- Shopping Bag ( 0 items )
There are over 77 million reasons why you should read this book. If you're a Baby Boomer, nobody has to tell you that you are. There have been countless books written about you, to you and for you. It seems that everybody has you in their sights from exercise videos to business opportunities, to convenient diets, the clothes you wear, the cars you buy, the homes you purchase, the second homes you want, the lifestyles you wish to live, to the legacy you wish to leave. There are almost as many books written to your generation than the expansive number you represent in our country. There are over seventy seven million baby boomers of which approximately 10,000 of per day will turn age 65 for the next 19 years (SOURCE: "The American Dream"). We've seen your generation create, innovate, accommodate, and drive changes in our country and over the entire world. Your generation's effect has been felt in every walk of life, every product we sell, every business run, and every subject around the kitchen table. It's not hard to spot a generation of 77 million people strong. Retail companies saw you coming and developed products and services just for you. From Gerber baby food, the hula hoop, Levi Jeans, to the latest social trends, you have changed the course of history and left your mark on today's world economy.
Baby boomers control over 80% of personal financial assets and
More than 50% of discretionary spending power. (The Cowling Report Sept. 30, 2011 Baby Boomer Facts)
They are responsible for more than half of all consumers spending.
They buy 77% of all prescription drugs,
61% of over the counter medications and
80% of all leisure travel (Baby Boomer statistics on population)
If you think our baby boom generation is huge, you may want to check out China's. As of a 2010 census, there are over 50 million men and 55 million women in China age 65, and over, right now. China's population is just under 1.4 billion people in 2010 (Source: 2010 census, Wikipedia). Now that's a boom!
As people age, needs change. There are changes that are going on daily as it pertains to the needs of baby boomers and the world at large. It's been said, "the only constant, is change". If you're not willing to accept change, you'll get blown away and left behind while the world advances without you.
How does all this relate to "Managing Income in Retirement?" This is what we will discuss throughout this book. However, before we get into that, let me share with you some top concerns of baby boomers, according to a research report by Allianz, in 2010, called "Reclaiming the Future."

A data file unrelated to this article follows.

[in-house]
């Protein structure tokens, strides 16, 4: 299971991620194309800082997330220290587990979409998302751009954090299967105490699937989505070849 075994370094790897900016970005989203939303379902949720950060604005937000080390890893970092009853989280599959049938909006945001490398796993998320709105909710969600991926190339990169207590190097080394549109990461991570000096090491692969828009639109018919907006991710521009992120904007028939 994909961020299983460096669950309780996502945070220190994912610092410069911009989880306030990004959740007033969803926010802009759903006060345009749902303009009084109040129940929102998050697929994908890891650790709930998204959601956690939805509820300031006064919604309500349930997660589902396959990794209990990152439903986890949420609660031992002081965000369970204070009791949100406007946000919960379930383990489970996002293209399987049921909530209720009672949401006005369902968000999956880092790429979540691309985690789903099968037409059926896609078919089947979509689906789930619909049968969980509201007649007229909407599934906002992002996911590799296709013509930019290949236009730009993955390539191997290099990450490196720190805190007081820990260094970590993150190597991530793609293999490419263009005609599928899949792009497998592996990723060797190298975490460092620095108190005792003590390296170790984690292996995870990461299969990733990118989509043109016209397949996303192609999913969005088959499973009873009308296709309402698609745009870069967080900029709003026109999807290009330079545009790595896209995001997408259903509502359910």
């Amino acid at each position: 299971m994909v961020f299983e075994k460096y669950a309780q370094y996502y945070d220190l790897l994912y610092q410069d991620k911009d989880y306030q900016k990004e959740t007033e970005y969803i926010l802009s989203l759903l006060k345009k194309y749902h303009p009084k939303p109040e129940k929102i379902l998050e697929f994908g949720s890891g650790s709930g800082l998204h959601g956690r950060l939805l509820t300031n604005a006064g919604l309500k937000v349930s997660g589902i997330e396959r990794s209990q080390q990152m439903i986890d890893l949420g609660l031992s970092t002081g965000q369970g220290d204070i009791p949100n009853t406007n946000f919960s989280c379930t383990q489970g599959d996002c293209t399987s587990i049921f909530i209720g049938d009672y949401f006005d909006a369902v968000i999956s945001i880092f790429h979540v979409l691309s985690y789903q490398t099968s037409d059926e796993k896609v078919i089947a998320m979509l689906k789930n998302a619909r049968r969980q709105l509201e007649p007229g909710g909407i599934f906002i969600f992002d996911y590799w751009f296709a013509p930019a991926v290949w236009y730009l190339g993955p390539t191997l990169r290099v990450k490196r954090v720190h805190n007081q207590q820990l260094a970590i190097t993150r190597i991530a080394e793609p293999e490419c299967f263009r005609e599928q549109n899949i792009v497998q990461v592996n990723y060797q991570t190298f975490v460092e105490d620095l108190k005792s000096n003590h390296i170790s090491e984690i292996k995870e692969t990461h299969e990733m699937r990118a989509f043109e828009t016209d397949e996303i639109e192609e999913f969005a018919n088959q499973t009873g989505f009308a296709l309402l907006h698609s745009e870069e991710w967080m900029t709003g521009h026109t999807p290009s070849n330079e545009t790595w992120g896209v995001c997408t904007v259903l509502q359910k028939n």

61% of Americans ages 45-75 said they were more afraid of outliving their assets than dying. That number rose to 82% for those in their late 40's with dependents.
People can no longer retire on what were once considered "secure sources" of retirement income such as defined-benefit plans. This means that many more people now are "PERSONALLY RESPONSIBLE" for their retirement saving, leaving them vulnerable to market fluctuations. (Advisor Today 2010)
92% of Americans ages 45-75 think there is a "Retirement Crisis." That number rose to 97% for those in their late 40's.
32% of pre-retirees feel "OVERWHELMED" and are in survival mode and feel unprepared for retirement
27% are "RESILIENT" and have a "take charge" attitude. However, they are worried about outliving their income.
20% are "ICONIC" and feel that they are prepared and confident their income will last throughout retirement.
14% are "SAVVY" and are either living comfortably in retirement or will retire comfortably.
7% are "DISTRACTED" and have seen their net worth drop significantly, but haven't changed their course.
These, above all, are startling statistics but it only begins to tell the story. It only begins to start to show the challenges that await you as you move into your retirement years. Which one are you? Are you overwhelmed, resilient, iconic, savvy, or distracted? There is hope, but you have to plan for your success.
To break it down to brass tacks (as my mother used to say), the top two baby boomer concerns are: (Inflation Baby Boomers' Top Concerns, Jonathan Burk, May 2008)
1. Outliving their money
2. Healthcare costs
Other top concerns of baby boomers are:
Having enough energy to do what they want
Overall financial "health"
Taking action to prevent disease
Getting good advice from doctors
Baby boomers are faced with many challenges as they move into their retirement years. With the looming deficits in the United States and other concerns abroad, such as, the possible Greece default or even bankruptcy, to the unrest in the Middle East in Egypt, Syria, Libya, Iran, Iraq, Pakistan, and Afghanistan, it sure has given all of us reasons for concern. Our deficits in the United States are staggering and it seems like the news media and politicians throw around the "T" Word (trillion) like it's just another hundred dollar bill. Most of us cannot even fathom what one trillion dollars is, let alone what it looks like or what one trillion dollars is capable of doing. As nice as Megabucks or Power Ball seems, those numbers of lottery winnings are only in the millions, let alone billions, and certainly not trillions.
Here is a sample break down of what one trillion dollars would look like: If you wrapped one hundred dollar bills together in bands of ten thousand dollars, you could fill a brief case with one million dollars. One billion dollars wrapped in this way could fit in a regular sized SUV. One hundred billion dollars could fit in an average school bus if you took out all the seats, of course. Here's the staggering part. The giant leap to one trillion dollars, would have these same ten thousand dollar bands of hundred dollar bills fill an entire football field about six feet high. Layer the enormous United States deficit of approximately fifteen trillion dollars and you can see what we'd have to do with our illustration. One football field completely covered, ninety feet high. If congress cuts a mere program that saves one hundred billion, would that make any dent in the deficit as I just described? Would it shave even one layer of hundred dollar bills off the top of this massive football field, ninety feet high? Our new "Super Committee" in congress, certainly has their work cut out for them.